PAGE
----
I've always loved Chesterton. Before I've wished that Madeleine L'Engle had been my aunt; now I doubly wish G.K. Chesterton had been my grandfather. His simple mirthful innocence and honesty in approaching Christianity never fails to broaden and sharpen my intellect. I am having a delightful time reading Orthodoxy. It's one of those books that I thought I already read years ago, but obviously I realized, never did.

Existence and it's meaning, and life and love-- and trying in vain to discern God's reasoning behind bubbles and bell peppers, have been intensely lurking in my thoughts and under my bed for weeks. This short poem of Chesterton's marched through my mind all day like a somber hymn, strumming the strings of my mind like an ungraceful harpist. It's nothing new. I've read it before.

Here dies another day
During which I have had eyes, ears, hands
And the great world round me;
And tomorrow begins another.
Why am I allowed two?

Meaning. I'm struggling with meaning. Can a Christian be lost? Not lost in the truest sense, because my darkness is illuminated by the light. But lost as in, what is this light? "I felt in my bones, first that this world does not explain itself... Second, I came to feel as if magic must have a meaning, and meaning must have some one to mean it." One of my favorite passages so far is when he describes this world as a sort of cosmic shipwreck:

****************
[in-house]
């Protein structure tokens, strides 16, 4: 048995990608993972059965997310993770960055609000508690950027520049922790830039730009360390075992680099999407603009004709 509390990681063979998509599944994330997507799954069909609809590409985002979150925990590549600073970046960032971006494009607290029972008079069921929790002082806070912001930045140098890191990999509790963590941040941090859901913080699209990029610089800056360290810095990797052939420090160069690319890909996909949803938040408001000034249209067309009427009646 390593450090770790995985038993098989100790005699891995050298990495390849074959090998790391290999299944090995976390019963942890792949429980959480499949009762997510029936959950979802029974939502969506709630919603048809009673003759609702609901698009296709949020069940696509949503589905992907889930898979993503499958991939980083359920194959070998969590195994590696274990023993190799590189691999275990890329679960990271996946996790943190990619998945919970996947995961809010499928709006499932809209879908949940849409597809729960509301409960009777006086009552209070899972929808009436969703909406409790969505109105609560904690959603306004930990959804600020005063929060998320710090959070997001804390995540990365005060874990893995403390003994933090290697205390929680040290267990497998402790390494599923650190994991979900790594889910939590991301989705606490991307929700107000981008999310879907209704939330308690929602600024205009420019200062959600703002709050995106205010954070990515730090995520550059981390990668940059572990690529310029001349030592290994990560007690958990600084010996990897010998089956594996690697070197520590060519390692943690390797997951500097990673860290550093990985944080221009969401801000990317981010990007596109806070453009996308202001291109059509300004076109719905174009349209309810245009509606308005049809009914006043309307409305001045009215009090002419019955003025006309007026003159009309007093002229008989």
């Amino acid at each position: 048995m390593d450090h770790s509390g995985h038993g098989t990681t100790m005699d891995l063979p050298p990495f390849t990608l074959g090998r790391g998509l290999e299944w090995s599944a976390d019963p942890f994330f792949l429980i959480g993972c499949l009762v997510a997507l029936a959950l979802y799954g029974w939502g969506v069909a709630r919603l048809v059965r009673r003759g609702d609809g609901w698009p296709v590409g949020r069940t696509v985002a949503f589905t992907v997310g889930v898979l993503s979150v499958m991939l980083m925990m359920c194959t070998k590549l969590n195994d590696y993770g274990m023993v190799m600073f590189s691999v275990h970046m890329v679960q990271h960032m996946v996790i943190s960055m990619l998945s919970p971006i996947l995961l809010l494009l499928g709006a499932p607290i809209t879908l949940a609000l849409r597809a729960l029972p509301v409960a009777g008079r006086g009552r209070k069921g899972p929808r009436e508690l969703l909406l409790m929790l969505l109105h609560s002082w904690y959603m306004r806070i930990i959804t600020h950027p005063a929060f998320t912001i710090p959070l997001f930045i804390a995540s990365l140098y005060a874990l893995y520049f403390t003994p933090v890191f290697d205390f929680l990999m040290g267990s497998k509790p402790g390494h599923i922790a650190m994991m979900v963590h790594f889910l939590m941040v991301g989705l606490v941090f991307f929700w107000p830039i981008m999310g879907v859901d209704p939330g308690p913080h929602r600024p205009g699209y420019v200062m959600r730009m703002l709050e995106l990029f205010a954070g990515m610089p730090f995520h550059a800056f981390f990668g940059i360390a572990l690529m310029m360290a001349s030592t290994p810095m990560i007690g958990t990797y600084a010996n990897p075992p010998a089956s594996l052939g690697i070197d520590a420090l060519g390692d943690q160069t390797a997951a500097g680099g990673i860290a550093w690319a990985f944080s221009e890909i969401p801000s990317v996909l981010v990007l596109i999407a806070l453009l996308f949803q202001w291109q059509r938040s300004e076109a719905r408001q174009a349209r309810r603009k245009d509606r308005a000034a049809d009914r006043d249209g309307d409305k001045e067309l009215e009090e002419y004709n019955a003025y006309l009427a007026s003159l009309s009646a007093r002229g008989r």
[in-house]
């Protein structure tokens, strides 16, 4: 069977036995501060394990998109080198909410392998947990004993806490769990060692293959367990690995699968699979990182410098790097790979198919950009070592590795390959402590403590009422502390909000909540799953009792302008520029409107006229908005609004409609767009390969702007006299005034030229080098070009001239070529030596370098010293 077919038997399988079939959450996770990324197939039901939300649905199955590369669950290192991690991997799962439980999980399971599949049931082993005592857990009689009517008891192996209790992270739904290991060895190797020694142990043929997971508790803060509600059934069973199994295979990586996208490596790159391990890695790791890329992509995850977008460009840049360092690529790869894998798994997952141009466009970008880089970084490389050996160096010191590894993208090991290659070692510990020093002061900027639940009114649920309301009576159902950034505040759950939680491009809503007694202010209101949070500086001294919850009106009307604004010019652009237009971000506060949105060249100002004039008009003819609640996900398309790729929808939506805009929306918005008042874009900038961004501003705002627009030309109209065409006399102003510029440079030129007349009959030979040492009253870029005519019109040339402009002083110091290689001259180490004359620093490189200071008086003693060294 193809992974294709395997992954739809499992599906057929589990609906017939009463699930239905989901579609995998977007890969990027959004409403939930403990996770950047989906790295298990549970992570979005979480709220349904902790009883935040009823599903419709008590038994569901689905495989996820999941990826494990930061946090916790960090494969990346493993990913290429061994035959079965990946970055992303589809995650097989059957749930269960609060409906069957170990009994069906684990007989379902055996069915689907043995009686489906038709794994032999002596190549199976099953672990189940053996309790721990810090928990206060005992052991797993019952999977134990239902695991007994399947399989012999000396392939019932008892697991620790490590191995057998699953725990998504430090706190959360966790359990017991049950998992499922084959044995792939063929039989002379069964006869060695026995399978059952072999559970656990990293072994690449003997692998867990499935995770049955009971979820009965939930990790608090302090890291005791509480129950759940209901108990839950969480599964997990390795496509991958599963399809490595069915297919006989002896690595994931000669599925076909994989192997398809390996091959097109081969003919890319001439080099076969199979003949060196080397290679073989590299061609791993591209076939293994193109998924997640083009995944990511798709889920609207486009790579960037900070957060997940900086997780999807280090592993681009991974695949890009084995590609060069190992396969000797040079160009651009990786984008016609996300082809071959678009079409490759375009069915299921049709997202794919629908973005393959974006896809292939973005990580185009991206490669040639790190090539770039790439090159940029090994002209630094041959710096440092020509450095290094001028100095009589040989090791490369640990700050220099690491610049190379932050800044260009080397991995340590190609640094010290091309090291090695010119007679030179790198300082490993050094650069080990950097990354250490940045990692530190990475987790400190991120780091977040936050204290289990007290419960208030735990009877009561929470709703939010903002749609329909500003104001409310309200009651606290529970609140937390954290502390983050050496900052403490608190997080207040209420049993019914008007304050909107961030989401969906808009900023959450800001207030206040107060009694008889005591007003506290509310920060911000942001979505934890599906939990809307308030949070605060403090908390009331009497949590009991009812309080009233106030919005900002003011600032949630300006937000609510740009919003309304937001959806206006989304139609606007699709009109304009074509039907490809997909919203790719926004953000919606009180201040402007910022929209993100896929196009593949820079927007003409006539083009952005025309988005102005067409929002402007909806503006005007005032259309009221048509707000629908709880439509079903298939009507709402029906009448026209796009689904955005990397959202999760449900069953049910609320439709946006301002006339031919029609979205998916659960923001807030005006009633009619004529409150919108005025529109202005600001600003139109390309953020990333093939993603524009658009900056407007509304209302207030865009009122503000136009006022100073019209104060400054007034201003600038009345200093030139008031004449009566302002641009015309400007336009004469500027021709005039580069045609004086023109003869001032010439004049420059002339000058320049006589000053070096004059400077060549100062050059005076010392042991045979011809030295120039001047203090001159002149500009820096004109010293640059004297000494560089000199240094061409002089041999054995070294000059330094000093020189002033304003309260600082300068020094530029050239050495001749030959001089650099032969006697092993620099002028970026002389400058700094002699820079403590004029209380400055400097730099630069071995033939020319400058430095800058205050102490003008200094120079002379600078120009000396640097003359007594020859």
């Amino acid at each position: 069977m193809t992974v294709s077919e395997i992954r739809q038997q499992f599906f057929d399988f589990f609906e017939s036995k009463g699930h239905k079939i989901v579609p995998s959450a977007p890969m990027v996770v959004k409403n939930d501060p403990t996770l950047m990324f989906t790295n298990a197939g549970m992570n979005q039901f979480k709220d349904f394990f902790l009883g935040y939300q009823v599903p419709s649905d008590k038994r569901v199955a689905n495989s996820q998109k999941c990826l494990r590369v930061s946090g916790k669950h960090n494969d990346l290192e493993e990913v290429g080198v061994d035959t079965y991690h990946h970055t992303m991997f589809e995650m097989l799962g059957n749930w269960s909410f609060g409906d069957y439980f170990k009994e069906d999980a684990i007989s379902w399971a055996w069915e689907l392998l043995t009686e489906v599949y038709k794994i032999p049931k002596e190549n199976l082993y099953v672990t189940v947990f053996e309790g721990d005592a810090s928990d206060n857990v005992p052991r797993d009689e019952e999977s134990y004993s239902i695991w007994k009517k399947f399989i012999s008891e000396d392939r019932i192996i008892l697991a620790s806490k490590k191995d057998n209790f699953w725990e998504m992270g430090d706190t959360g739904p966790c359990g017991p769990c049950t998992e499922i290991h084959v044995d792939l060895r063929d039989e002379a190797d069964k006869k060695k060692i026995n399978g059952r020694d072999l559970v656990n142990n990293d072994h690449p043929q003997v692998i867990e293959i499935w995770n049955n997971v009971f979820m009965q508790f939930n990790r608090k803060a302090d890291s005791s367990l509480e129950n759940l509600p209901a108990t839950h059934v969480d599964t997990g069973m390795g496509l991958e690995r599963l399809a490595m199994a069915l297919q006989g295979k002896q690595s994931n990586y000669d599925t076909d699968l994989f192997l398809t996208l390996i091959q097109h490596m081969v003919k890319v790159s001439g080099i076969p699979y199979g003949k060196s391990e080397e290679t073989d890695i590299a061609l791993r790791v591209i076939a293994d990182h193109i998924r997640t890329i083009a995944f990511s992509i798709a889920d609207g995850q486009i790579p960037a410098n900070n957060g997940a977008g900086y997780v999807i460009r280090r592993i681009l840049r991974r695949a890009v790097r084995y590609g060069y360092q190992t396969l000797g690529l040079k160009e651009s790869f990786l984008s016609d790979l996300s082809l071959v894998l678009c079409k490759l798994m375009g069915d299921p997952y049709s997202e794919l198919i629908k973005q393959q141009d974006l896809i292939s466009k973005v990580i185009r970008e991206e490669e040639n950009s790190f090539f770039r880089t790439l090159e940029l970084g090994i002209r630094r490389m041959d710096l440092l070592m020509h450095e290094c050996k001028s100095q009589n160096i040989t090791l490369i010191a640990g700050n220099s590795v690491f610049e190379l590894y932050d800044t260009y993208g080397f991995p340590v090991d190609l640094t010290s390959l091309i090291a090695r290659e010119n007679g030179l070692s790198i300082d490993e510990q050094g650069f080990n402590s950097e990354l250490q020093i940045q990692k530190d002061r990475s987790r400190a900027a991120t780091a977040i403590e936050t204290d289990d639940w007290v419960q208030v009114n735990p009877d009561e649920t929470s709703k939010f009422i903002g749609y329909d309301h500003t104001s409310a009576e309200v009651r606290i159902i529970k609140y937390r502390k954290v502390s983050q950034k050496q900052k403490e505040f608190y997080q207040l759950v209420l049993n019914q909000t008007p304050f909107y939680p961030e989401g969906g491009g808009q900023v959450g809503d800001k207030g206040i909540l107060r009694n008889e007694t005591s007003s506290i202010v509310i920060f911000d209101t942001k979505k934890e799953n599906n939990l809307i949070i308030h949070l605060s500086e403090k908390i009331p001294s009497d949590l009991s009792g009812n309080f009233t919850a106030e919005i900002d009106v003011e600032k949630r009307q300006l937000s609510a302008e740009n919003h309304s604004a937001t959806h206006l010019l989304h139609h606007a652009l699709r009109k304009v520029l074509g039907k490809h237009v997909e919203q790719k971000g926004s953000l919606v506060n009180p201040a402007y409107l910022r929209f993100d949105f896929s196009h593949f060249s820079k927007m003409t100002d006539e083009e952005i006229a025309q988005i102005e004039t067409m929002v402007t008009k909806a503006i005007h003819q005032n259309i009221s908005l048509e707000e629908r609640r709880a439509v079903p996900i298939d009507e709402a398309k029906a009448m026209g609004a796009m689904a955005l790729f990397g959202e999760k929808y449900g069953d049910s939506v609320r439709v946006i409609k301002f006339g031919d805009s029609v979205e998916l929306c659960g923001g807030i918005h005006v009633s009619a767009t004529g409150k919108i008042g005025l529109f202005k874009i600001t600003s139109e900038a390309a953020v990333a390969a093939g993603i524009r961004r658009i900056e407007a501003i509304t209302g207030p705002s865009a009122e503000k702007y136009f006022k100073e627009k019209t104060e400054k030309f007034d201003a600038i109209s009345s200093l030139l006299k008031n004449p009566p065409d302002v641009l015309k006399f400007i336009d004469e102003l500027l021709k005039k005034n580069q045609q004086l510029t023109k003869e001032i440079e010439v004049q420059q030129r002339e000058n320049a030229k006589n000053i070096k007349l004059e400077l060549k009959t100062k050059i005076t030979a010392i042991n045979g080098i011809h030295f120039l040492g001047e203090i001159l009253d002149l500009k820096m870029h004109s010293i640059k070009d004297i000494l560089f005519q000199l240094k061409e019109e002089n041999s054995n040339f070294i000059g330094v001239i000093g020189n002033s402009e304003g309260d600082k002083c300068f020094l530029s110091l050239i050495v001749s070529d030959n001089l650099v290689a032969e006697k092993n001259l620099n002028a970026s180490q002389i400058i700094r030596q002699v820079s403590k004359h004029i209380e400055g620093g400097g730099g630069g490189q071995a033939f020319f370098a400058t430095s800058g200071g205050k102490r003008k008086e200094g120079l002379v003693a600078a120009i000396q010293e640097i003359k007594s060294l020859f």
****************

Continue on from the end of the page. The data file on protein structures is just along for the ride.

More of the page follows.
"A person's search for meaning resembles a sailor who awakens from a deep sleep and discovers treasure strewn about, relics from a civilization he can barely remember. One by one he picks up the relics- gold coins, a compass, fine clothing- and tries to discern their meaning. Fallen humanity is in such a state. Good things on earth- the natural world, beauty, love, joy- still bear traces of their original purpose, but amnesia mars the image of God in us."

I was so excited upon reading this that during my break at work, I called an employee over and read it to her. I was so excited. To me-- what a genius way to describe it-- this world, truth and life! Sometimes little things have a way of exploding my overly eager mind to produce dramatic thoughts, and well, this quote did it. It brought me abruptly out of my body and jolted me into the space of time- in my mind I surveyed the world and humanity- and I was overwhelmed with the feeling of God, and of the beauty of this place, of its desecration, of its mystery, and of its mystic magic and pure and holy beginning and hope of redemption. We live in a Narnian world.

My spine just tingled.


Joshua Keel said...

Wow, that really is a great Chesterton quote. Every time I read his work I'm amazed at his wisdom. Particularly, I think, in the Father Brown stories. I started reading Orthodoxy a few months ago, but then I had to return it to the library before I could finish. :(

Right now, though, I'm reading A Circle of Quiet by Madeleine L'Engle, which is excellent. I just finished reading her Walking on Water, which was equally amazing. I think sometime soon I want to re-read Chesterton's The Man Who Was Thursday, though. I'm pretty sure I didn't absorb all it had to say on the first read. :)

emelina said...

I don't think Chesterton would have been a very good grandfather to you, Schmol. He was kind of mean in real life. And as one of my professors once said, "He was difficult to deal with. And required a very large bathtub."

Yes, THOSE are the kinds of things I remember from my college days. Ha.